Remote learning may seem like a thing of the not-so-distant past for many in countries that are no longer following lockdown or shelter-in-place measures. Still, there are a handful of countries who remain in lockdown, and with COVID-19 cases trending upward globally, there’s a decent chance other countries will follow suit and re-launch the impromptu Zoom classrooms.
Taking classes online can be particularly difficult for young students whose first language isn’t the language of instruction — after all, it’s hard enough to concentrate on Zoom classes in a language you speak fluently. Still, research on how remote learning affects such students is lacking, compared to general studies of how remote learning affects all students. In Australia, one nation where remote learning remains widespread amid COVID-19-related concerns, a team of education researchers has been trying to fill in the gaps in order to better accommodate learners of English as an additional language or dialect (EAL/D).
“We know from a range of studies that, even in the most favourable conditions, the reality of remote learning has often had a negative impact on students’ learning and well-being,” write the researchers in an article for The Conversation. “Although the information about what works for online teaching is expanding, EAL/D-specific information is lacking”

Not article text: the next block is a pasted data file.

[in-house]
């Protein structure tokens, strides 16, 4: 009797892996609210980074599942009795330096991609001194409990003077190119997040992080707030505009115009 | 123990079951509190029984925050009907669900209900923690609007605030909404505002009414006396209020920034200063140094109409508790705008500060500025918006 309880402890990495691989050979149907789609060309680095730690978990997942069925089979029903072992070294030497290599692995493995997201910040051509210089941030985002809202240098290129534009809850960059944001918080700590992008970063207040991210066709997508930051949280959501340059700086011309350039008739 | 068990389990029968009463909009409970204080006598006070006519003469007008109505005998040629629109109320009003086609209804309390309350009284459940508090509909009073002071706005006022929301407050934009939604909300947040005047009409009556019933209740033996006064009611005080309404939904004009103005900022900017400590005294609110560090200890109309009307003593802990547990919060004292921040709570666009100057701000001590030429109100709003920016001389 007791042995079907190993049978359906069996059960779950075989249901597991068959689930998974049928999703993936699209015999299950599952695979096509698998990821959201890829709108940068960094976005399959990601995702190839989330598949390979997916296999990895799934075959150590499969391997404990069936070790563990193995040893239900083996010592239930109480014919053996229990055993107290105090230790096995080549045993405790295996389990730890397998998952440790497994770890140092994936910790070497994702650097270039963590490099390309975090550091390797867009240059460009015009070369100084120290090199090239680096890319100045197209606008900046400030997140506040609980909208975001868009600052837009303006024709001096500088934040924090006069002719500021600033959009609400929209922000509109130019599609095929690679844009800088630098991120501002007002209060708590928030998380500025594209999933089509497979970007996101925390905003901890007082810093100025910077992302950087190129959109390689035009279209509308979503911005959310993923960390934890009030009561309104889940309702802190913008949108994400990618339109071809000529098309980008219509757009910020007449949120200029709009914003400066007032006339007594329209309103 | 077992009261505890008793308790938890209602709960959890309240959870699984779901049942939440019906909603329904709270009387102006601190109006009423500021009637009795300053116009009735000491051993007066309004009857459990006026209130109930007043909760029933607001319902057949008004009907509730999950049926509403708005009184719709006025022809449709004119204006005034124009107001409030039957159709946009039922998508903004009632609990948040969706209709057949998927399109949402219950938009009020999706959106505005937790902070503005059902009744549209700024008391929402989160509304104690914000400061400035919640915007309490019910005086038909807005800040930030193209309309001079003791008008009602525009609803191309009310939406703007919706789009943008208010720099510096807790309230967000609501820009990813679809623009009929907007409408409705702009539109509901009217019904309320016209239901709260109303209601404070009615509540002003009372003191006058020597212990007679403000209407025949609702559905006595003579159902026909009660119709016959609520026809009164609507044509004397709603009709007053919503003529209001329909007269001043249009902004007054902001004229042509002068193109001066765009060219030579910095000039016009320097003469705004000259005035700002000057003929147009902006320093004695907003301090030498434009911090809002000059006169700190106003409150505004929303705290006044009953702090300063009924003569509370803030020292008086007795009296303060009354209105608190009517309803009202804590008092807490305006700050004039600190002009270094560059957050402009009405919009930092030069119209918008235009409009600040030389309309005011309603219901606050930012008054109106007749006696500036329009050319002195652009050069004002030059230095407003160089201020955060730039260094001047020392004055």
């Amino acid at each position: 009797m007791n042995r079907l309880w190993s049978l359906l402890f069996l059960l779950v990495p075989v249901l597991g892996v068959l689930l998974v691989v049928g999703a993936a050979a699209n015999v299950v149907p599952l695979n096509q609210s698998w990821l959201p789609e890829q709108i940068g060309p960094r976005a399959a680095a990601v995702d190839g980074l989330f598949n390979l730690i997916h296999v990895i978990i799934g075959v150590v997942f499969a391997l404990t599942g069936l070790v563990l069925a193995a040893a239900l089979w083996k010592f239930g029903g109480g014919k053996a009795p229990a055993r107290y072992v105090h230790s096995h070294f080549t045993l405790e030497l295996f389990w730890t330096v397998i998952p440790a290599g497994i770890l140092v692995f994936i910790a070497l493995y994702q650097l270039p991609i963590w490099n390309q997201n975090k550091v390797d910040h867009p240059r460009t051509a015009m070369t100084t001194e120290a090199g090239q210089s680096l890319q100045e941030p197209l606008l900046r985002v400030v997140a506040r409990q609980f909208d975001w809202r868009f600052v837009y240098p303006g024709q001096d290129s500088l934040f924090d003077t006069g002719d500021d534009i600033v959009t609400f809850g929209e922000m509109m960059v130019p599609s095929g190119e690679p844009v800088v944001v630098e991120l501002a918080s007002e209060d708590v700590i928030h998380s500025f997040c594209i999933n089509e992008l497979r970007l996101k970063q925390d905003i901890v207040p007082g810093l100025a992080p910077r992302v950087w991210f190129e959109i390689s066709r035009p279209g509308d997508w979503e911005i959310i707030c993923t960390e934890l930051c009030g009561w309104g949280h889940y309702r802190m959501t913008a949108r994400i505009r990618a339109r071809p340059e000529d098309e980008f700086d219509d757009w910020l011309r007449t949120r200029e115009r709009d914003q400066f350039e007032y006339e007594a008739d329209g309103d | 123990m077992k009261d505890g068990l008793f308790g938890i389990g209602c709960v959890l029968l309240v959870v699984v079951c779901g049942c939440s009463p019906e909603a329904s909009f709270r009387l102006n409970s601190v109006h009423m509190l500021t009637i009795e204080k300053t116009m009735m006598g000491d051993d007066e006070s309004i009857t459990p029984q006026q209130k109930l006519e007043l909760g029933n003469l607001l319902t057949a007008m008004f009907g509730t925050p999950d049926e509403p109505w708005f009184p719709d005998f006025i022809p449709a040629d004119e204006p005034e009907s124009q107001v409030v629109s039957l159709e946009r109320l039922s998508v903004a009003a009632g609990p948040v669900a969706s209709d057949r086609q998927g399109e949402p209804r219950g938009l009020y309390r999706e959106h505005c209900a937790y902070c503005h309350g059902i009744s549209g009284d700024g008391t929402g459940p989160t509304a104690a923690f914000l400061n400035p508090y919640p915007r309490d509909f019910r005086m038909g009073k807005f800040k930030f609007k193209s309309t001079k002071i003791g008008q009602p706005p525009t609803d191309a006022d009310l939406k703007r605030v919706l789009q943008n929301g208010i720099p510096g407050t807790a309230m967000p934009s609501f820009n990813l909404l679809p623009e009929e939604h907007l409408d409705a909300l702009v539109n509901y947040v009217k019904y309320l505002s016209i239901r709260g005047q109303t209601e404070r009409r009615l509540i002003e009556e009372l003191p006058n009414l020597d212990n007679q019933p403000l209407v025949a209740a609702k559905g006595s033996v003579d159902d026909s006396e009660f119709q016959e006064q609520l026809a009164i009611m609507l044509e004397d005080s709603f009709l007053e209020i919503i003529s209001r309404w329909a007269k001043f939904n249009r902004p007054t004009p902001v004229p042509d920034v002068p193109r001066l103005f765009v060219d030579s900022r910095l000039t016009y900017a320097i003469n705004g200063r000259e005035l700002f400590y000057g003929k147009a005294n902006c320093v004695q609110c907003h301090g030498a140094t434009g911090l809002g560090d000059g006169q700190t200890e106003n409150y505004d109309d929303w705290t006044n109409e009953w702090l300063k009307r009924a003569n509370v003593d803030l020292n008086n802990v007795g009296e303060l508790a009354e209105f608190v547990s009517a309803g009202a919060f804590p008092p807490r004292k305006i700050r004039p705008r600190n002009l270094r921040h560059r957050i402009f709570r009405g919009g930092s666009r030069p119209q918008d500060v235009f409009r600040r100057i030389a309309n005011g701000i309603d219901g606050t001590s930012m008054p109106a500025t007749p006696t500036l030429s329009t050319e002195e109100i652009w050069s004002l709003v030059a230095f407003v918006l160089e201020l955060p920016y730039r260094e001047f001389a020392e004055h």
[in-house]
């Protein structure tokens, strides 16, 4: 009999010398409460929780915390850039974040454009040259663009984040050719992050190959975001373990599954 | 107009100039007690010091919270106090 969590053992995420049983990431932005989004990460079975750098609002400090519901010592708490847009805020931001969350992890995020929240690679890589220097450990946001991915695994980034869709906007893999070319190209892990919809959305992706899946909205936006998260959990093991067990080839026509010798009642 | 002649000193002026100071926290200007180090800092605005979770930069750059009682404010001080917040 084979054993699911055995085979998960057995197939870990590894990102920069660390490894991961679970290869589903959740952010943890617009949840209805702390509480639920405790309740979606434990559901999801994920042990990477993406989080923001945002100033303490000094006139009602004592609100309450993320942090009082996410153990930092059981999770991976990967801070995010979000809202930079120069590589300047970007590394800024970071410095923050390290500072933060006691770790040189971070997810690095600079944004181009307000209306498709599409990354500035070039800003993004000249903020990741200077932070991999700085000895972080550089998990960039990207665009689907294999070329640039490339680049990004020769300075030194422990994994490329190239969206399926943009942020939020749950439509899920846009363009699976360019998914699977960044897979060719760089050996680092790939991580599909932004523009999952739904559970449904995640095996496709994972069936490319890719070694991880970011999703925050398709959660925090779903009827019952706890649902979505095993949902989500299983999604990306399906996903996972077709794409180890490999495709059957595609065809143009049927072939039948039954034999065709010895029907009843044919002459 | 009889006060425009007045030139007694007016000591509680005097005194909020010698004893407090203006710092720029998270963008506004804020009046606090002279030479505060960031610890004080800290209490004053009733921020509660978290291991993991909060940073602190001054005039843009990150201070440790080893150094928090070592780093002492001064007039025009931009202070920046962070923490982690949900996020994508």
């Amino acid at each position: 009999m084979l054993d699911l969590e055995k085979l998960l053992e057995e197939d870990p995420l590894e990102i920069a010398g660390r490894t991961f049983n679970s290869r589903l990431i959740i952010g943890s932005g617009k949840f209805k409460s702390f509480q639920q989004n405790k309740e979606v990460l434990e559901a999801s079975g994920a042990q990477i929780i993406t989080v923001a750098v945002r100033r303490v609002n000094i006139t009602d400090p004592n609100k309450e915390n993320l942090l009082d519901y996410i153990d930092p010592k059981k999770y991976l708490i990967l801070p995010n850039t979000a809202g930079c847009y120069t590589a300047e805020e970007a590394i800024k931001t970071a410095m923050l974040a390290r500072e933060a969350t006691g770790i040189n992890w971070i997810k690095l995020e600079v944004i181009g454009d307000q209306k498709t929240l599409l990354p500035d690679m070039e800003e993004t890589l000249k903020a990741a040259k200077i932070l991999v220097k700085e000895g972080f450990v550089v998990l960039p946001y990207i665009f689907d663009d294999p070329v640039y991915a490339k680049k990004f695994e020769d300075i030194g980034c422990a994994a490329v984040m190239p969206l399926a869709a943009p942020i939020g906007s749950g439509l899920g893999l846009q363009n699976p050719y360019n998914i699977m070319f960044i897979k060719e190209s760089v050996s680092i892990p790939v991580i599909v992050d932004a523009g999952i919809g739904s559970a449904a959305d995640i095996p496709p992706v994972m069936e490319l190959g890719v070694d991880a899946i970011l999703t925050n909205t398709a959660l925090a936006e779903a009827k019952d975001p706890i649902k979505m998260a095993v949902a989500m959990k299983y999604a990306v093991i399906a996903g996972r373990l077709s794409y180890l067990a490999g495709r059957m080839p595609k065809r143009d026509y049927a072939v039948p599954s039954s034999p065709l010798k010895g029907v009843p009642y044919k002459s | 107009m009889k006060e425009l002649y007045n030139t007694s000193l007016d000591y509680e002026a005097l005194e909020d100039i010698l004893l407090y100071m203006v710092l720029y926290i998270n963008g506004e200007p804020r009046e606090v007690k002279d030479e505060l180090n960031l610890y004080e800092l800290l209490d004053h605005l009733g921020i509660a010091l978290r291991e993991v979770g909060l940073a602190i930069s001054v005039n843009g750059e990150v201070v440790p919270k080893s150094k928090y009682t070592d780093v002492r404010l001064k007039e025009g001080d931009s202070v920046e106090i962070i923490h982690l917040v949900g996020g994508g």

In their article, the researchers spoke with numerous teachers across Australia who are working with English-learning students during the pandemic, to get a better idea of how to alleviate some of the unique struggles these students face. According to the article, it’s particularly important for teachers to make especial accommodations to ease remote learning for English learners, by prioritizing students’ well-being (something the researchers note is “a prerequisite for real engagement in remote learning”) and creating in-depth, easily accessible learning resources.
Additionally, many of the educators interviewed for the research project noted that when they employed strategies meant to accommodate EAL/D learners for the entire class, even the monolingual English speakers benefited from such teaching.
“A final key message is the importance of viewing EAL/D learners through an asset rather than a deficit lens. A deficit lens tends to frame students for what is “lacking” (English proficiency) and overlooks the rich linguistic and cultural repertoires of these students,” the researchers conclude. “The notion of plurilingual competencies, where students are supported to use all their language knowledge to engage in learning, is a recent addition to the EAL curriculum in Victoria.”
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